News Article Release
Naval Academy Professor Contributes to Navy Medical Research
Posted on: October 18, 2012 08:00 EDT by Webmaster
Dr. Daniel Isaac, a physician, microbiologist and U.S. Naval Academy professor, is a guest scientist at the Naval Medical Research Center (NMRC) working with Capt. Stephen Savarino, head of the Enteric Diseases Department.
At the Naval Academy, Isaac teaches courses in human anatomy and physiology, chemistry, genetics and neuroscience to both plebes and upper class midshipmen. At NMRC, he conducts research on the bacterium enterotoxigenic E. coli (ETEC) supporting the NMRC team's efforts to develop an ETEC adhesin-based vaccine for traveler's diarrhea. Traveler's diarrhea is one of the most common non-battle related illnesses troops experience when they deploy and it is endemic in resource-limited countries.
Dr. Isaac looks for ways to attack the bacterium from the angle of how we can better understand the bacterium and how it is able to infect a host in the first place.
"Presumably, if we could learn more about that, we could better develop strategies to ultimately design vaccines to protect people," said Isaac.
"It's wonderful how he collaborates with NMRC, bringing a molecular and biochemical approach to the Enteric Diseases Department's vaccine efforts, as well as providing a potential bridge for educational rotations for midshipmen at NMRC," said Cmdr. David Blazes, director of Military Tropical Medicine at the Navy Medicine Professional Development Center.
Isaac sees the benefit of working at NMRC as being at the forefront of new knowledge, reading about the latest findings, and working on cutting-edge research.
"It's important for people working in academia to be involved in cutting edge research whenever possible," he said.
It was by chance Isaac learned of the E. coli vaccine program at NMRC when he spotted an advertisement seeking a scientist to work on projects related to pathogenic E. coli. What immediately struck Isaac as he read the job description was that the Navy places significant emphasis on basic medical research, which he was unaware of at the time.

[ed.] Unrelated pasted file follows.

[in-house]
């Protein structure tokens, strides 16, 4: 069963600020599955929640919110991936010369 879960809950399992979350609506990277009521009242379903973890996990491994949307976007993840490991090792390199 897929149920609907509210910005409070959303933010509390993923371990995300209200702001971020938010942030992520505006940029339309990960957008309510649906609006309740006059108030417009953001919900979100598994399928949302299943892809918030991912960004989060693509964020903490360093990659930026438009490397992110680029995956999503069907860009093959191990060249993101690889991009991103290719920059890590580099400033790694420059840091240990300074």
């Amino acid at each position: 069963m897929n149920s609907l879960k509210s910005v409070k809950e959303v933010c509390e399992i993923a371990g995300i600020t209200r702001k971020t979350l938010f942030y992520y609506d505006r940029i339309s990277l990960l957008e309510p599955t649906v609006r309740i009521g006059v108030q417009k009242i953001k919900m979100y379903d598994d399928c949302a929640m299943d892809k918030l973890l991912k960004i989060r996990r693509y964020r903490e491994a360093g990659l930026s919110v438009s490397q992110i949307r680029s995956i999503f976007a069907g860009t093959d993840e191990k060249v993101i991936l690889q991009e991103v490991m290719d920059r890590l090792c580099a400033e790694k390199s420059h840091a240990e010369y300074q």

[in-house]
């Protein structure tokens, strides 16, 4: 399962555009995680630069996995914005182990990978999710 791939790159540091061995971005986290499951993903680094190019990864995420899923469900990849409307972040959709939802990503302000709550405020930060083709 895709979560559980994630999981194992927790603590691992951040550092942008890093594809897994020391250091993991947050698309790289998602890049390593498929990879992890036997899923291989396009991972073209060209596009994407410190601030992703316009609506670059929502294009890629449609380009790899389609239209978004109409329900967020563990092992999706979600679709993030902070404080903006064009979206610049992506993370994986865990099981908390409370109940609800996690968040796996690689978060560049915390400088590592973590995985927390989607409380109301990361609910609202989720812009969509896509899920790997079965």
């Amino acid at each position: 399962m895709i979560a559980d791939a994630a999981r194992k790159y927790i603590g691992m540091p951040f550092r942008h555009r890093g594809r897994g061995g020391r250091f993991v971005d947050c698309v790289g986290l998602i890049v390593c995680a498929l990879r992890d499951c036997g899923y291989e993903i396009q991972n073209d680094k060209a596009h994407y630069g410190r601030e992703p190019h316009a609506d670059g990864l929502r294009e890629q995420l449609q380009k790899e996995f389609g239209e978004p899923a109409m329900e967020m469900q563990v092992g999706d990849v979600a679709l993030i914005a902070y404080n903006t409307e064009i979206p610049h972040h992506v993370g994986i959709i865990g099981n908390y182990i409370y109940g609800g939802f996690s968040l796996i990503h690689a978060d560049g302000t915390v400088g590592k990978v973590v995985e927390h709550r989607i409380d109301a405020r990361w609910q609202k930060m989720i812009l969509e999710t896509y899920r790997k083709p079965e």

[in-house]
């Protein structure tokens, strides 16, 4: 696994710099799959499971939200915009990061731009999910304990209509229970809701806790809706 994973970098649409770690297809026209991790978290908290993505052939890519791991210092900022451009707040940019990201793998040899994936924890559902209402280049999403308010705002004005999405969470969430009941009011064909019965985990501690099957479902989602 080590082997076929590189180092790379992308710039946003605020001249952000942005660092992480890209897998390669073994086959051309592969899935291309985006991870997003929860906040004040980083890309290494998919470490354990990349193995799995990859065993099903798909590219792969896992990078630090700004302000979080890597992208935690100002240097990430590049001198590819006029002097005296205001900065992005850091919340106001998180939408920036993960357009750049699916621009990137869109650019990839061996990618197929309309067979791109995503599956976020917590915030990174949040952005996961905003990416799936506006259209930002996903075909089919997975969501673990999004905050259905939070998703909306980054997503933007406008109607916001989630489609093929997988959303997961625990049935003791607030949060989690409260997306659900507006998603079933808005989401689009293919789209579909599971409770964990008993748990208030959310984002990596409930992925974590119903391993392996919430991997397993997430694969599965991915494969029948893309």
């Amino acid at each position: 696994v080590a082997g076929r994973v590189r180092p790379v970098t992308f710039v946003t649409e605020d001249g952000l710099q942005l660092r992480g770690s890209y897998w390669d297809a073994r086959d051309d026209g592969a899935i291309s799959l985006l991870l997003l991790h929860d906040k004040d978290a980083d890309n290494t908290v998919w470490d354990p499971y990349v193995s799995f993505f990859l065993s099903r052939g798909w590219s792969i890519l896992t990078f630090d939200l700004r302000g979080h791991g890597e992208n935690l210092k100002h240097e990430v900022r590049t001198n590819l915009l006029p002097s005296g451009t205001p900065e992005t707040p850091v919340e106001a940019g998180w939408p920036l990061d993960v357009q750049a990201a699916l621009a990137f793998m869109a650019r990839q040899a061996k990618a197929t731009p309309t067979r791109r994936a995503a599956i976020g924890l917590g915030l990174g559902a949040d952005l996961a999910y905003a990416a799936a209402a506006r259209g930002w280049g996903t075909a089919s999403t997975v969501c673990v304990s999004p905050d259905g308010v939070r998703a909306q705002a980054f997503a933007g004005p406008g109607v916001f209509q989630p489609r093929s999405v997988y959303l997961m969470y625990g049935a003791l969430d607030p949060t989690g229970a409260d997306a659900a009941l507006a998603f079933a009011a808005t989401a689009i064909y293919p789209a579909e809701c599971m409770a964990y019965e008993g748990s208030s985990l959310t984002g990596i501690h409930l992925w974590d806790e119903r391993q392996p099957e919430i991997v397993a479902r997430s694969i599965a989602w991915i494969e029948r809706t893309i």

"He knows a lot about stress pathways in bacteria, which is not the direct focus of studies we do, but they certainly have impact on some of our vaccine development efforts and I knew his involvement could have some collateral benefits for us," said Savarino.
While the mission of the Naval Academy is to educate midshipmen morally, mentally and physically, Isaac is also working towards the mission of NMRC.
"The research we do is certainly driven by our mission of developing vaccines and products for sailors and Marines to prevent disease, but it is perched on a foundation of basic studies that allows us to execute applied research effectively," said Savarino.
Isaac's goal is to solidify an avenue where his students can be exposed to a career in Navy medicine and basic scientific research. He would like to open up pipelines allowing more midshipmen to pursue research experiences at NMRC.
"This is a great project, and it's a project that can probably use a second set of hands. I hope to eventually bring one of my super-talented undergraduates along with me and along with my excellent colleagues, I'll mentor them in this exciting area of infectious disease research," said Isaac.
"Isaac's teaching prowess is well crafted because he keeps abreast of the research world. The benefits to students in his Naval Academy classes and the Navy in general are underscored by his receipt of the prestigious 2012 USNA Apgar Award for Excellence in Teaching," said Savarino.